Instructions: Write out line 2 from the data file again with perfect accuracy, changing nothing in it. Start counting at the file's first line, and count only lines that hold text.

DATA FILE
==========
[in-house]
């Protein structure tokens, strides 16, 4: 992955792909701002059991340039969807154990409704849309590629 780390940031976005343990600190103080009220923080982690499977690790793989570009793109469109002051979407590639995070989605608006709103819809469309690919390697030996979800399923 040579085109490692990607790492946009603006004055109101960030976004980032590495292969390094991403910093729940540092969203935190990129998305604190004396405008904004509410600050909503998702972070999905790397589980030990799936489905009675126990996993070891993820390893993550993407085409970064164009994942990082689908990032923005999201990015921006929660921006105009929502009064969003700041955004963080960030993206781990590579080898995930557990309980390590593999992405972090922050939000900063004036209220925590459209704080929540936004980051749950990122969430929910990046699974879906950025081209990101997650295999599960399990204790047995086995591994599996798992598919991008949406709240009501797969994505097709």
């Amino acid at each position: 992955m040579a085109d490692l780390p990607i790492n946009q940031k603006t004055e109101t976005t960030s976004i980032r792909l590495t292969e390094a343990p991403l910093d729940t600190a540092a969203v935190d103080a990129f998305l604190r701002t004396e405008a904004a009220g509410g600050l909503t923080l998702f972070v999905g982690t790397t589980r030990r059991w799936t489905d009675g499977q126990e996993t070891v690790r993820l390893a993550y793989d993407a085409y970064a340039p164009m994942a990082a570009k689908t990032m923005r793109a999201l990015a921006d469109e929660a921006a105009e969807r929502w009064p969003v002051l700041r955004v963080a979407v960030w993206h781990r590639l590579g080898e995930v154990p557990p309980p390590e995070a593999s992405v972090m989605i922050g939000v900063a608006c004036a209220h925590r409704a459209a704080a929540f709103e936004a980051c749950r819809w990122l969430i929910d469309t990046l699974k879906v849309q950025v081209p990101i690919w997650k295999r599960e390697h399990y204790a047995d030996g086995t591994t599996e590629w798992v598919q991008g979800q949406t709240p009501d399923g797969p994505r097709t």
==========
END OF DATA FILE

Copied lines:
């Protein structure tokens, strides 16, 4: 992955792909701002059991340039969807154990409704849309590629 780390940031976005343990600190103080009220923080982690499977690790793989570009793109469109002051979407590639995070989605608006709103819809469309690919390697030996979800399923 040579085109490692990607790492946009603006004055109101960030976004980032590495292969390094991403910093729940540092969203935190990129998305604190004396405008904004509410600050909503998702972070999905790397589980030990799936489905009675126990996993070891993820390893993550993407085409970064164009994942990082689908990032923005999201990015921006929660921006105009929502009064969003700041955004963080960030993206781990590579080898995930557990309980390590593999992405972090922050939000900063004036209220925590459209704080929540936004980051749950990122969430929910990046699974879906950025081209990101997650295999599960399990204790047995086995591994599996798992598919991008949406709240009501797969994505097709």